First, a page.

Three rewarding paths in a strand of Scots movie-making
FILM-MAKER Karen Guthrie wrote about it in The Herald Magazine a fortnight ago, so I hope many of you were prompted to take the opportunity to see her beautiful and profound personal documentary The Closer We Get on BBC2 Scotland last Saturday evening. She began the project to tell the story of how her family was affected by the discovery that her father had secret child and another partner in Djibouti, in East Africa, but after her mother suffered a devastating stroke and her father returned to the family to help care for her, it acquired another dimension altogether.
As her mother died before it was completed, it has become, on one level, a memorial to her – and especially to the wit she displays on screen in the face of her disability. If you missed it, you can still catch up via the BBC iPlayer for another two weeks, and the film will be available as a DVD and video on demand are available from August 31 via www. thecloserweget.com. I whole-heartedly recommend that you do not miss it.
It is, of course, a quite singular and unique piece of work – how could it be otherwise? – and yet I was also struck by similarities between Guthrie’s movie and others I have seen, and admired, recently, all of them made on a low budget in Scotland. On August 16 at The Hub, as part of the new “contemporary music” strand Edinburgh Festival director Fergus Linehan has introduced, there is a chance to see Where You’re Meant To Be, singer and songwriter Aidan Moffat’s collaboration with filmmaker Paul Fegan, followed by a live set from Moffat. Fegan’s movie is also exquisitely crafted, and, like Guthrie’s, became something else in the course of its creation.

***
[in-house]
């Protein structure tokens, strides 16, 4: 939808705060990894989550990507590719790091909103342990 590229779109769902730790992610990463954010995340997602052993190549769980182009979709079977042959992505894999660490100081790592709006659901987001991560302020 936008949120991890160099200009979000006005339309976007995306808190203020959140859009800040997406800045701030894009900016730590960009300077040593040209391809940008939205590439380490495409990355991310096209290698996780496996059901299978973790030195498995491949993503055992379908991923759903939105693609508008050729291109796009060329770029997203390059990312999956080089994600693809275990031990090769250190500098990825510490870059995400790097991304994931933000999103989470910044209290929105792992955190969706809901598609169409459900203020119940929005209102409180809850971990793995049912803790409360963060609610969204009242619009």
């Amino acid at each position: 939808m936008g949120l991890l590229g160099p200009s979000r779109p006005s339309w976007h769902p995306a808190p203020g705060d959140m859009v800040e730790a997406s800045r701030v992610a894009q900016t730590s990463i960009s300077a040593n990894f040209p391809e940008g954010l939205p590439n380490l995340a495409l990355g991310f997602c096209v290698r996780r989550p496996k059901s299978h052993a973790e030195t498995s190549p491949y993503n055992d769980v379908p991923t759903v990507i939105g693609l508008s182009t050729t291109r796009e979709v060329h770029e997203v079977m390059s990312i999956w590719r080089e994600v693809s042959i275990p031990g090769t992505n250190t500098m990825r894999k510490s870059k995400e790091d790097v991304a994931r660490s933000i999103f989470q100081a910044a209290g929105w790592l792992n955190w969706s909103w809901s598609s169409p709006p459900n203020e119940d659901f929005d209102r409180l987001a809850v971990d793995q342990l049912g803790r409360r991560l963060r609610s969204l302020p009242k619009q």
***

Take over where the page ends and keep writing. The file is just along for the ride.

Moffat brought his reworked Scots songs to the attention of Sheila Stewart, the last remaining member of a travelling family respected as keepers of the traditional music canon, and received a robust and somewhat scathing reception – so much so that the film becomes, on one level, a memorial to Stewart, a former recipient of a Herald Angel award for her work at the Edinburgh Festival, who did not live to see the completed film.
Both of those films somehow also chimed in my mind with The Possibilities Are Endless, Edward Lovelace and James Hall’s documentary about former Orange Juice frontman Edwyn Collins, whose creative memory was effectively wiped by a stroke.
Taking their title from one of the two phrases he could say when he awoke after the trauma (the other being the name of his wife, Grace Maxwell), Lovelace and Hall’s impressionistic movie makes the most of both the Helmsdale location to which the couple moved, and, of course, music, that being the stuff of Collins’s life and the fuel of his recovery.
It would be daft to suggest that these three constitute any sort of a school of film-making, but the fluid way in which they tell there stories might point to one rewarding 21st century direction for the artform.
It is also patently obvious that none displays any need of a vast studio, which some people seem to think is essential to the future of the industry in Scotland, despite the fact that the best contemporary Scottish films revolve around great location work and clever use of computer software.
Oddly, the three have an onscreen Herald connection too. There is a cameo from Karen Guthrie’s brother Sean, a colleague, in her film, and music writer Nicola Meighan appears in Fegan’s film. And greybeards like myself recall Grace Maxwell in our advertising department when she began seeing the Postcardlabel star.